I temporarily settled in this ancient land for the same reason many foreigners have in the less costly places of Italy for the last couple of centuries. We came to a place where the sun shines on a country that is filled with history that isn’t our own. To be with people who have withstood sorrows and pain that are not our own. We come for the food that is always perfect and the scenery that keeps our minds off our troubles. We come for the generous spirit of the Italian people — and the women, whether they will admit it or not, come for the cheery, “Ciao, Bella” that comes ringing out from a smiling Italian man, willing to stop for a moment while harvesting his olives to admire her going by on her bicycle on an autumn morning. Italy is a place for non-Italians to heal and to thrive. For Italians, well, that’s another matter and another story.
~~ Quote from an essay I wrote in 2005, during my divorce and after GW Bush was reelected in 2004
November 12, 2016. I bought my Italian olive farm a year ago, little knowing that it would turn into a political refuge for me. This is not going to be a political blog but there is now a political element to my deciding to live at Fonte delle Monache (I’ll explain the name in full during a later posting — it is lovely — The Nun’s Spring) full-time after only planning to live here part time. If you support the man who is going to be president in January, you are welcome here. But understand that I hate everything that he stands for and that you will probably not be happy when politics comes up here. But again, you’re welcome. You likely need some information and education about the world.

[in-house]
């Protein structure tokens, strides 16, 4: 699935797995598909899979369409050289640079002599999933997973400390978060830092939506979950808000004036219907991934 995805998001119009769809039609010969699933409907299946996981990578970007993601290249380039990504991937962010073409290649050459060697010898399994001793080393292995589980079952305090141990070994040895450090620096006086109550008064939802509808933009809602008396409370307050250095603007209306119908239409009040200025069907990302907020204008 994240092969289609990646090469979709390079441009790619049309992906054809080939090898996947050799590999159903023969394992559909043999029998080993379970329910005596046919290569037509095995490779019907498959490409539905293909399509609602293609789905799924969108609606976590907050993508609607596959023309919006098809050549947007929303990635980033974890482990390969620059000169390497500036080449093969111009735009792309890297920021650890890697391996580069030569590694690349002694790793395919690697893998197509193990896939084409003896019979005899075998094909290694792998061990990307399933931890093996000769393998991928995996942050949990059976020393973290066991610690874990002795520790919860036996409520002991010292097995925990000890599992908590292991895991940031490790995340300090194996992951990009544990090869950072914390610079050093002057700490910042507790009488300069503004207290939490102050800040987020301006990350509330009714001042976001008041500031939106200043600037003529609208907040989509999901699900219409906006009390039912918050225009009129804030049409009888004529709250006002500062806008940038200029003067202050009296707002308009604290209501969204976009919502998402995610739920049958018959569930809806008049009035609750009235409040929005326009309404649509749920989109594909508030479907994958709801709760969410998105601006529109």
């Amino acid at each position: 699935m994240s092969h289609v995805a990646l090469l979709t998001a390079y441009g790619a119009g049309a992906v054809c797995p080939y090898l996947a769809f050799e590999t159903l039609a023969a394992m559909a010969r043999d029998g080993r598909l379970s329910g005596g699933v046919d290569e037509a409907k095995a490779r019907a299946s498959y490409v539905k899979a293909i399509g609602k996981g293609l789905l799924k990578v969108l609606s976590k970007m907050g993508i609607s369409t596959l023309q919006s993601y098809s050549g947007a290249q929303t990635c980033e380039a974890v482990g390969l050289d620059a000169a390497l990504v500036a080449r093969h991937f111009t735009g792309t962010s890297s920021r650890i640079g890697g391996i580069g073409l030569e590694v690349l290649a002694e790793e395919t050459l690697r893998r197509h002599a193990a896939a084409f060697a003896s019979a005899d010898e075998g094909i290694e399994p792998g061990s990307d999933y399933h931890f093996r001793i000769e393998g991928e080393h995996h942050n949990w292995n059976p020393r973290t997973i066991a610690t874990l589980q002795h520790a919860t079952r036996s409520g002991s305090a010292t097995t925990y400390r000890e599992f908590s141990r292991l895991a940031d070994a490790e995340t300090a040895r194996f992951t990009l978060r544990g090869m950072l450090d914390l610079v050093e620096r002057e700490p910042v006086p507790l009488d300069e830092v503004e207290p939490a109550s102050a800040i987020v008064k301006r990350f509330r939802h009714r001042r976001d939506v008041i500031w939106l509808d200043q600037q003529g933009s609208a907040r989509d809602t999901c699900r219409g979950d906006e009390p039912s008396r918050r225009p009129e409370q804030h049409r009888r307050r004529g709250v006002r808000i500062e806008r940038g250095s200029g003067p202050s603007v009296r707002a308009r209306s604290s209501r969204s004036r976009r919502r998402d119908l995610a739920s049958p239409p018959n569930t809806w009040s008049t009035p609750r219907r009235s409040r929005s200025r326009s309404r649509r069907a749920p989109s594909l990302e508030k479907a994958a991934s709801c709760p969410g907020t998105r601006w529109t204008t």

As you know from the previous postings, I have wanted a little place in Italy for a long time and as you can see from the quote above, Italy has been an emotional refuge for me for a long time. But now it is going to become a sort of a home for me. And that is all right. It is a wonderful place. I’m not saying that the politics, or everything and everybody here are enlightened and perfect. But it is not my home and I do not expect as much from this place as I did from my America. So what you’re going to get here are my musings and my adventures at Fonte, Montefino, Italy and during my wanderings around the world, including visits back to the US to see my loved ones. And yes sometimes I will write about my angst and fears about what is happening back home. But mostly we’re going to have fun as I tell you about the amazing things that I encounter along the way.
Italy is a magical place. It is a place where the sun shines most of the time – – and even when it doesn’t the scenery is so gorgeous, the food is so delicious and the wine is so intoxicating, that you don’t care. Also where the people have managed to stay sweet, friendly and kind, even though life has been unimaginably hard, off and on, for a long time. That’s more than I can say for a lot of places where I’ve lived.
Maybe the time here at my farm will soften me. But, the morning after the election, at the airport in Rome, when my Uber driver mentioned the election, I burst into tears and apologized to him –and the world. I was really sobbing. He apologized to me for bringing it up. Then he told me that other countries have elected worse people. After I choked out that “this is different,” he agreed.